Your Event Planning Career: Tips for Managing MULTIPLE Events at Once!
Want to be able to organize multiple events at the same time throughout your event planning career? QC Event School’s Student Ambassador, Jenny Alperin, is here to tell you how to do this!
Jenny Alperin is a graduate of QC’s Corporate Event Planning Course and a student of the Promotional Event Planning Course. Her company, RosePOP Parties, specializes in weddings, holiday parties, corporate team-building events, and more. A master of handmade bespoke party favors, her business also provides custom gift boxes called POPBoxes.
Managing Multiple Events Throughout Your Event Planning Career
Full-time event planners often work on multiple events at the same time. An event can take anywhere from several months to a couple of years to pull together. Obviously, it would be very unlikely that one client could pay enough to have their planner solely focused on their event – and their event alone – during that entire time.
So, what’s a planner to do? They still need to make an income! As such, industry experts must be prepared to plan, manage, and/or coordinate a least a handful of events at one given time. Here’s a personal example: today, I am in the middle of planning 6 events AND managing 8 other events. All of these events will take place in the next 18 months. On top of that, I’m also preparing for 2 events that will be occurring this upcoming weekend.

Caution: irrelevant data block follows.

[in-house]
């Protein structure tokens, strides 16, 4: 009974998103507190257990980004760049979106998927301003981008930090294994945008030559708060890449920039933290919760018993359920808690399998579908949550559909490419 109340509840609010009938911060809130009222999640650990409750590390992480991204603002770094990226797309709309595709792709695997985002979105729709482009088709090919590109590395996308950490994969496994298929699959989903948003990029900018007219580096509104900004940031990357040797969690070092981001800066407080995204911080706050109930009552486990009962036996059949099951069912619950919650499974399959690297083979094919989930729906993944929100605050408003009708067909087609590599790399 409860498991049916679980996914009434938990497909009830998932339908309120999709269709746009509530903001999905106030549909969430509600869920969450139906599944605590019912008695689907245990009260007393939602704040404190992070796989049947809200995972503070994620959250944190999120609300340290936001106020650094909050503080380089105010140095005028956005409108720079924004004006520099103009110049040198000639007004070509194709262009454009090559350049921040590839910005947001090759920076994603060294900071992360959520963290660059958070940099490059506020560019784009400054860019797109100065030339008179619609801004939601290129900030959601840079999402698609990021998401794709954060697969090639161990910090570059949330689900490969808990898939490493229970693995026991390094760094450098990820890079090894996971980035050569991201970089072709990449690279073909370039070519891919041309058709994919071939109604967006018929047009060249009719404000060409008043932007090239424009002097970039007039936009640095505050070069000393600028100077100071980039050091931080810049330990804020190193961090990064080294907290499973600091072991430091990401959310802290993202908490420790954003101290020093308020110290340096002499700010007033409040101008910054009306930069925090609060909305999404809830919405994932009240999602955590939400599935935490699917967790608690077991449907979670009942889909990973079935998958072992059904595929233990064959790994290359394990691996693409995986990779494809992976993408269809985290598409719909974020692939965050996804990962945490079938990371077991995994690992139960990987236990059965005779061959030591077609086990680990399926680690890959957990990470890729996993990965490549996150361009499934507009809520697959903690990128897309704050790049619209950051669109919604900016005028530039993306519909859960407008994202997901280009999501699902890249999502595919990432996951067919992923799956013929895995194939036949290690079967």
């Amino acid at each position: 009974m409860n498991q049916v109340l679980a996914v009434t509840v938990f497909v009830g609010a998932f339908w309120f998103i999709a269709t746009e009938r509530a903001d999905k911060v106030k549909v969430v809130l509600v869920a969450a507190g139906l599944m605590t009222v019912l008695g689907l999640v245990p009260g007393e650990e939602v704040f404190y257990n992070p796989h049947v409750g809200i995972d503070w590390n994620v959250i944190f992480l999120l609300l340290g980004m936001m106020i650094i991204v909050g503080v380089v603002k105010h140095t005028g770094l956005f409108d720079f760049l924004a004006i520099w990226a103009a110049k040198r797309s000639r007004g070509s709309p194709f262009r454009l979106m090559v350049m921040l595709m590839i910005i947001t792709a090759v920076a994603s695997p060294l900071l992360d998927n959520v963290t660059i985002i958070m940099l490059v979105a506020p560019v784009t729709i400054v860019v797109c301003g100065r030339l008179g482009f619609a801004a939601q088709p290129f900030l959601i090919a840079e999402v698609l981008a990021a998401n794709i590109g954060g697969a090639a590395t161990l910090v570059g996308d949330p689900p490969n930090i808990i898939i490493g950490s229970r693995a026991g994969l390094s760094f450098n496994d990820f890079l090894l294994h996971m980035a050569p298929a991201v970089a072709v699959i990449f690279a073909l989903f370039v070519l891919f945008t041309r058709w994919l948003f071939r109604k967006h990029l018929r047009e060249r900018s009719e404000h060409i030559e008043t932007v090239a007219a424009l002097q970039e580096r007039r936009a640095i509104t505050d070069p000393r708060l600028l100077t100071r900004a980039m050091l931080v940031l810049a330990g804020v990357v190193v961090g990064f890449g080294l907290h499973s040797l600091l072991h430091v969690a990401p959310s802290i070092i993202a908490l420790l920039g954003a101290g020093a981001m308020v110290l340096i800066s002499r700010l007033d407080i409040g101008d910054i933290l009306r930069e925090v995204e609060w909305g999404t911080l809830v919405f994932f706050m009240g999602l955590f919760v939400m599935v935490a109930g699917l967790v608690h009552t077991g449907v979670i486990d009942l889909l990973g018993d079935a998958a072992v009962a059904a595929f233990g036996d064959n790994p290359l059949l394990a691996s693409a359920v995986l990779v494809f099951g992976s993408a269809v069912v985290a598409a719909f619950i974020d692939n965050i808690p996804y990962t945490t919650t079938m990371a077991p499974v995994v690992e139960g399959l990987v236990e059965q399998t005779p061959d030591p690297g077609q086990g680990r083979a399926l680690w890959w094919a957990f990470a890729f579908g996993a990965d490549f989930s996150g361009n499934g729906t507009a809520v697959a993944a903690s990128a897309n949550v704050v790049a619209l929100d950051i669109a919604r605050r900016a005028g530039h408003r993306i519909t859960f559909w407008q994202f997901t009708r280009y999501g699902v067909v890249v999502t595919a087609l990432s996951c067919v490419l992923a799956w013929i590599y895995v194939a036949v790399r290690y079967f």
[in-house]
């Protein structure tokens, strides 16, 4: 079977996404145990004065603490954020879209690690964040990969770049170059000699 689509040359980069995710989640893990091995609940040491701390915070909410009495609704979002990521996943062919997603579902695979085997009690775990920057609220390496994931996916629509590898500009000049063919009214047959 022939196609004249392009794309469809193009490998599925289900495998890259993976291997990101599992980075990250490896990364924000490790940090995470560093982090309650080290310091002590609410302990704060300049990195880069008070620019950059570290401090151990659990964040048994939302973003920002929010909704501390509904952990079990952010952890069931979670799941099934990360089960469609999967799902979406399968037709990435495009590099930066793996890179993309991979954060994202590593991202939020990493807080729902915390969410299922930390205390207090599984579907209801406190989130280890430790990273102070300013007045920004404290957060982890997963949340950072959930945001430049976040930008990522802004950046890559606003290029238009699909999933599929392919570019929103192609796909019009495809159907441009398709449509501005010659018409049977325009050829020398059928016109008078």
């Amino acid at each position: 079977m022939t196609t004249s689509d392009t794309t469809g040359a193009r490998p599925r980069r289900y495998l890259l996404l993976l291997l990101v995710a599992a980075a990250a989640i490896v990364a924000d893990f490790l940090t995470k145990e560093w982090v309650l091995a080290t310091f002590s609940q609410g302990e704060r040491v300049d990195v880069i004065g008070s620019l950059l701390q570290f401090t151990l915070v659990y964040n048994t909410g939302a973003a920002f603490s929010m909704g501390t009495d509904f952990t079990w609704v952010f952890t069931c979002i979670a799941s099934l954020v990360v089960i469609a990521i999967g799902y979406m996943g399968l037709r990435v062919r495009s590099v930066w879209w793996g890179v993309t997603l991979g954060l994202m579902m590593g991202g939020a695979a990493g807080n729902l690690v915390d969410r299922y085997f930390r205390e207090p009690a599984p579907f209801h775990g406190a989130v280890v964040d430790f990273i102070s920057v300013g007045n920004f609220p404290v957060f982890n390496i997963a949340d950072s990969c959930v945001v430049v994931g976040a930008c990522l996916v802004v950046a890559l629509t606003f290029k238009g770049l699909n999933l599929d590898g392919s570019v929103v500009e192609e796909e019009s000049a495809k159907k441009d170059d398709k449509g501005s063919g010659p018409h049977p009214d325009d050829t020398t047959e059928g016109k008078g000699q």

I know, it sounds like a lot! But I assure you, it is possible. Learning your personal bandwidth and organization is key!
Throughout your event planning career, the events you’ll work on will be staggered by nature. Unless there are associate planners working with you, you’ll likely have one event per day – and approximately 1-4 events per week. This means you’ll be in different stages of the planning process with each client. Each stage of planning requires different amounts of work. So, ideally, you can arrange your event dates accordingly. The heavy workload periods for each event can also be spaced out as necessary from week to week.
Of course, this requires a LOT of foresight and organization!
Photo by VISIONE Lens.
A planner working on multiple events at once might run into some challenges. Certain challenges will be in your control. Of course, some of them won’t be, too. Challenges that are in your control include things like how the week-to-week planning timeline is organized, as well as how the large, time-consuming tasks and small, finer detail tasks are broken up. Challenges that are not in your control are mainly related to clients.
The client might have a specific date for their event that coincides with other clients’ requests. For example, I live in Austin, Texas. Here, the Fall months are when most couples want to get married (typically, because of the weather). As a result, there’s often an influx of weddings and events during that time. This is completely out of the planner’s control!
Other challenges lie within the clients’ response time for confirmations. This is to be expected. After all, they have other, full-time commitments. For this reason, it may take longer for them to make a decision about an event component – a component that is ideal for the planner.
My Top 4 Tips to Help YOU In Your Event Planning Career
While there are a multitude of tricks you’ll need to have in your wheelhouse, here are 4 of my TOP tips if you’re struggling to manage multiple events at one time…
Photo by Matthew Magbee.
Tip #1: Provide Different Types of Packages
A planner provides event planning services, yes, but there are different ways a client can hire you to help them. It is a good idea for you, as the event planner, to sell a variety of services with different levels of workload to suit your bandwidth.